Commentary

Milley: A flawed general who learned a lesson

The motto of U.S. Army Special Forces is “De Oppresso Liber” or “to free the oppressed.”

The current Chairman of the Joint Chiefs of Staff, Gen. Mark Milley, is authorized to wear the Special Forces crest on his dress uniform. Milley is not just the Joint Chiefs chairman, but was an Army Special Forces soldier.

As a combat veteran and member of a Gold Star family, I was angered at the sight of federal law enforcement officers forcibly removing peaceful protesters against police brutality exercising their right of free speech in Lafayette Square so Trump could hold a photo op. But it was the sight of Milley walking side by side with the oppressors’ that brought me to tears filled with disappointment and disgust knowing the general is an Army Special Forces soldier. A four-star general who swore an oath to protect and defend the Constitution of the United States failing his oath right in front of our eyes — complicit in use of force to oppress a peaceful protest, violating the right given to all citizens under the Constitution — an abuse of power by every leader involved. General Milley failed in his commitment to free the oppressed. I fear Milley and other military leaders will again fail their duty to the citizens of the United States as the November election approaches and Trump fights to maintain his hold on the presidency.

Milley has apologized and taken responsibility for his actions on that telling day in Lafayette Square. I appreciate that in hindsight — days after the incident occurred — the general has apologized. According to the New York Times, “Mr. Trump’s walk across Lafayette Square” has sparked outrage which “current and former military leaders said, has started a critical moment of reckoning in the military. General Milley addressed the issue head-on.” Did Milley address the issue head-on? How will he address other unlawful constitutional challenges ordered by Trump?

I remain disappointed about Milley’s conduct while in uniform. He should’ve known better. He knows right from wrong. While attending Army Special Forces Assessment and Selection (SFAS) and the preceding Qualification Course (Q Course), Milley would have passed many difficult tasks that required smarts, morals and physical endurance. Army Special Forces training is grueling. Milley would not have excelled in Special Forces without knowing right from wrong. Milley is our country’s highest-ranking military adviser to the president. Milley cowered to power when he stood by Trump in Lafayette Square.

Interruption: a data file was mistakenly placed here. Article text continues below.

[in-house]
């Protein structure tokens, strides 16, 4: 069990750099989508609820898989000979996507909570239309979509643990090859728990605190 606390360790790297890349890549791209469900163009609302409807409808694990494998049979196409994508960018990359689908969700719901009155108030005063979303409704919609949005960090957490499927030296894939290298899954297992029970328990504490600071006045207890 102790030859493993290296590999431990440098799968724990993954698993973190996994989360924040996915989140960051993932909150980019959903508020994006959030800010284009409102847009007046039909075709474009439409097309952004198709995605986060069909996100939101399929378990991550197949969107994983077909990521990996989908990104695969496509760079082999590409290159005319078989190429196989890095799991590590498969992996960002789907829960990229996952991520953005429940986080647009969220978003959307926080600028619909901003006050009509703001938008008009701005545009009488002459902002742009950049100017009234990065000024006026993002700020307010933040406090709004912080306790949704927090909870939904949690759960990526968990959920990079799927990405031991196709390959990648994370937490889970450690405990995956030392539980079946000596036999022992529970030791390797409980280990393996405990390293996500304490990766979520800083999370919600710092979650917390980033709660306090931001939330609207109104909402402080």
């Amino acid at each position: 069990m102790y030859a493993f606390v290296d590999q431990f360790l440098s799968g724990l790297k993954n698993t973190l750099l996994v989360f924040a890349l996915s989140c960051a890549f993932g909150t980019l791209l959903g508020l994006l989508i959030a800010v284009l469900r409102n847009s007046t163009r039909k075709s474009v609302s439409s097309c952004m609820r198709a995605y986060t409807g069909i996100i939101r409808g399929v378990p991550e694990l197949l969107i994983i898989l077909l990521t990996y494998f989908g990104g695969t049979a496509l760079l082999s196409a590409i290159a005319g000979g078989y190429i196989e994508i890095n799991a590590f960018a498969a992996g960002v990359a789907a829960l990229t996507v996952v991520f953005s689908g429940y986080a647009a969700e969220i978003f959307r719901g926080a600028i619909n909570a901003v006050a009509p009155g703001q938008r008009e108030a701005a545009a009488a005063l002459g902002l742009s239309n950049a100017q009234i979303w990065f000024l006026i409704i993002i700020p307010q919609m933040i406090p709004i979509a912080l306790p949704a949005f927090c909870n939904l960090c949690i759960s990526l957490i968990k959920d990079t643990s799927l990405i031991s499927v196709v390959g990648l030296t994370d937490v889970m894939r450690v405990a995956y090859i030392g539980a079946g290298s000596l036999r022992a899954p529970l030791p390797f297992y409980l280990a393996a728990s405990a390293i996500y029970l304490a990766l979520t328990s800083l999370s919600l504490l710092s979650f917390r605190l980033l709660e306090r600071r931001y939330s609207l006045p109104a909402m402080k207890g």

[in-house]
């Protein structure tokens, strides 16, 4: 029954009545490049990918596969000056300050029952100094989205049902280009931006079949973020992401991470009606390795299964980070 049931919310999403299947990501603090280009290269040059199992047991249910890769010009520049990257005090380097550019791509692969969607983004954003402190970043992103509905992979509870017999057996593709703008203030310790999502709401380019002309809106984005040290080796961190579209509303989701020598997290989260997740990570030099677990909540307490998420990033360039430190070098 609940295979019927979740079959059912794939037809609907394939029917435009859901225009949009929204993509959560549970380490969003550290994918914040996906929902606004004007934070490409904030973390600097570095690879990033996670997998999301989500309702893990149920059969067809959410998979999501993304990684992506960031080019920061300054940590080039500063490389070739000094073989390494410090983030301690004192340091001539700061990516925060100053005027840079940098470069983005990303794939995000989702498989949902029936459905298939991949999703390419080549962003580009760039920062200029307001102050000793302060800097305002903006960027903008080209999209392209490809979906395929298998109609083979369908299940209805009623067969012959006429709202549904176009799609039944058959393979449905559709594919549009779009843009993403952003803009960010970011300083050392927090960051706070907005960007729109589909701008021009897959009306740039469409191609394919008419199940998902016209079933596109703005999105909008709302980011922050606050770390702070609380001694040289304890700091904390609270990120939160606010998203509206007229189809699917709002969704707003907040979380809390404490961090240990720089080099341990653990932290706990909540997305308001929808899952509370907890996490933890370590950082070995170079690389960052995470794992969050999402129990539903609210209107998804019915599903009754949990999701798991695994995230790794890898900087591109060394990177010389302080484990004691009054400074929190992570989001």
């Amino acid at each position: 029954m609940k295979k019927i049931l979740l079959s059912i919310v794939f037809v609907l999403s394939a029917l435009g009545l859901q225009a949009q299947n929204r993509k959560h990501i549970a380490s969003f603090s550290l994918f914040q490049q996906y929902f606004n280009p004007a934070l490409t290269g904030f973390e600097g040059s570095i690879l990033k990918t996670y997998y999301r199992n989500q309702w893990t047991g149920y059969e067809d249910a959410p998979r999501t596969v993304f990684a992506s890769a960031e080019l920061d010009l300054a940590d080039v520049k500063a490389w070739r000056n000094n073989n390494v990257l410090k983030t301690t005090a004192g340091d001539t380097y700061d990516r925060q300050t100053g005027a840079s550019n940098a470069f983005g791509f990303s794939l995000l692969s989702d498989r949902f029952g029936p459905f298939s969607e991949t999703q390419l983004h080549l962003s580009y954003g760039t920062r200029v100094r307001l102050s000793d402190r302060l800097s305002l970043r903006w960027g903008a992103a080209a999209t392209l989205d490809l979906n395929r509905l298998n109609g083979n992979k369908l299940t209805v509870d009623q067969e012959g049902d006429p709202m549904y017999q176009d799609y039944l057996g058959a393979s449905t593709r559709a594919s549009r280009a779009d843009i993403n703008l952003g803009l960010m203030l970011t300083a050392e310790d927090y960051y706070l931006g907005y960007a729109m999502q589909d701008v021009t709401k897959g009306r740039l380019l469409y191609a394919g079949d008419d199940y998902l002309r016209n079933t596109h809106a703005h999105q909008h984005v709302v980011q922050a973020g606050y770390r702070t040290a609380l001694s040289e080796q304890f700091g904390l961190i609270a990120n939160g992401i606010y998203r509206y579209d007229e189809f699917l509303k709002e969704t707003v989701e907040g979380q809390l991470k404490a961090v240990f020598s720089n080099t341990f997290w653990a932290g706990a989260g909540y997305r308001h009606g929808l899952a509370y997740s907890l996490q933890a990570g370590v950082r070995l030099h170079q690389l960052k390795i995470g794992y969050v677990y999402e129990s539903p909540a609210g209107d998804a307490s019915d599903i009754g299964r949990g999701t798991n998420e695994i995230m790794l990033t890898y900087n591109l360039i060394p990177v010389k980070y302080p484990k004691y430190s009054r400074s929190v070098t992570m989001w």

I question how he will react when tested again. According to the Times, “for the past 10 days, he had agonized about appearing — behind Mr. Trump during the walk, an act that critics said gave a stamp of military approval to the hardline tactics.” He should have “agonized” over his decision but not for 10 days! Eighty percent of America believes we are out of control. You are supposed to be the protector of our rights, a symbol of freedom against oppression worldwide. When it counted, you failed.

A glimmer of hope was displayed in recent days when General Milley, along with Defense Secretary Esper, stood up to Trump advising not to deploy the 82nd Airborne Division onto the streets of the capital to police peaceful protesters. Milley clarified his position affirming in a speech that the "armed forces swears an oath to defend the Constitution, which gives Americans the right to freedom of speech.” He went further saying: "The protests that have ensued not only speak to his (George Floyd) killing, but also to the centuries of injustice toward African-Americans.”

I worry for the country, but I believe General Milley is the right person for the job. A flawed general who learned a lesson. He will need to display the intestinal fortitude required to pass the Q Course when standing up to the bully in chief. Milley will be asked to participate in a future unlawful act. He will have to exhibit the courage of a combat vet fighting to free the oppressed. Trump has no regard for the rule of law. It will be up to military leadership to be the backstop of our democracy. America will continue to struggle with Trump, race, religion, voting rights, guns and other social issues. Our military leaders must be accountable to the oath they swore to protect the Constitution. They must fight for the rights of the American people by speaking truth to power allowing freedom to prevail.

De Oppresso Liber!

Scott W. Patton is a member of a Gold Star family and combat veteran that served in the 101st Airborne Division, 82nd Airborne Division, 5th Special Forces Group and 19th Special Forces Group.He has contributed to USA Today, HuffPost, Cleveland Plain Dealer and Military Times. Patton is a real estate developer who lives with his wife and son in Columbus, Ohio.

Editor’s note: This is an Op-Ed and as such, the opinions expressed are those of the author. If you would like to respond, or have an editorial of your own you would like to submit, please contact Military Times managing editor Howard Altman, haltman@militarytimes.com.

Correction. This commentary contained an error about Gen. Milley’s uniform.

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